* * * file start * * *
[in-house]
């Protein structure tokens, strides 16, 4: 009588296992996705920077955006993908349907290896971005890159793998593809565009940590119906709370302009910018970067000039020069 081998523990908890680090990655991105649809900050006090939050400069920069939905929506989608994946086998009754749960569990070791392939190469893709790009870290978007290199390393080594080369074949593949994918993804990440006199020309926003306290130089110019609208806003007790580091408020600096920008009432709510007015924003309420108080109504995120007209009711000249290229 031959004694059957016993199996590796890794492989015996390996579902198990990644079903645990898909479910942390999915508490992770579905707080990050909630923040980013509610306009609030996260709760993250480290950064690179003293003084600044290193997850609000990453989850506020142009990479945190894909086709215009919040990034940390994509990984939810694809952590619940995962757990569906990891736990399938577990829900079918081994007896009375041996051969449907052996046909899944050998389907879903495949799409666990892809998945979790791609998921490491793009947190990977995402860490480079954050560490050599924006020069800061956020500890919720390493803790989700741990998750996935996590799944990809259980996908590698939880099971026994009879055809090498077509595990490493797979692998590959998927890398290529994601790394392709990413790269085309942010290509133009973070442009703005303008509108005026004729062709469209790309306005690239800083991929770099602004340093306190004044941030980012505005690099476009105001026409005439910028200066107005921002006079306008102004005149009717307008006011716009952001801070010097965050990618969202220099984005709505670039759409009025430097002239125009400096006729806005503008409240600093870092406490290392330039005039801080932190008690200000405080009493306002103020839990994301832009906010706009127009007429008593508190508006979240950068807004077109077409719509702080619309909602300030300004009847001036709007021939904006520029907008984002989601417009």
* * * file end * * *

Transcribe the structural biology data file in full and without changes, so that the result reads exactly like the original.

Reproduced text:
[in-house]
């Protein structure tokens, strides 16, 4: 009588296992996705920077955006993908349907290896971005890159793998593809565009940590119906709370302009910018970067000039020069 081998523990908890680090990655991105649809900050006090939050400069920069939905929506989608994946086998009754749960569990070791392939190469893709790009870290978007290199390393080594080369074949593949994918993804990440006199020309926003306290130089110019609208806003007790580091408020600096920008009432709510007015924003309420108080109504995120007209009711000249290229 031959004694059957016993199996590796890794492989015996390996579902198990990644079903645990898909479910942390999915508490992770579905707080990050909630923040980013509610306009609030996260709760993250480290950064690179003293003084600044290193997850609000990453989850506020142009990479945190894909086709215009919040990034940390994509990984939810694809952590619940995962757990569906990891736990399938577990829900079918081994007896009375041996051969449907052996046909899944050998389907879903495949799409666990892809998945979790791609998921490491793009947190990977995402860490480079954050560490050599924006020069800061956020500890919720390493803790989700741990998750996935996590799944990809259980996908590698939880099971026994009879055809090498077509595990490493797979692998590959998927890398290529994601790394392709990413790269085309942010290509133009973070442009703005303008509108005026004729062709469209790309306005690239800083991929770099602004340093306190004044941030980012505005690099476009105001026409005439910028200066107005921002006079306008102004005149009717307008006011716009952001801070010097965050990618969202220099984005709505670039759409009025430097002239125009400096006729806005503008409240600093870092406490290392330039005039801080932190008690200000405080009493306002103020839990994301832009906010706009127009007429008593508190508006979240950068807004077109077409719509702080619309909602300030300004009847001036709007021939904006520029907008984002989601417009």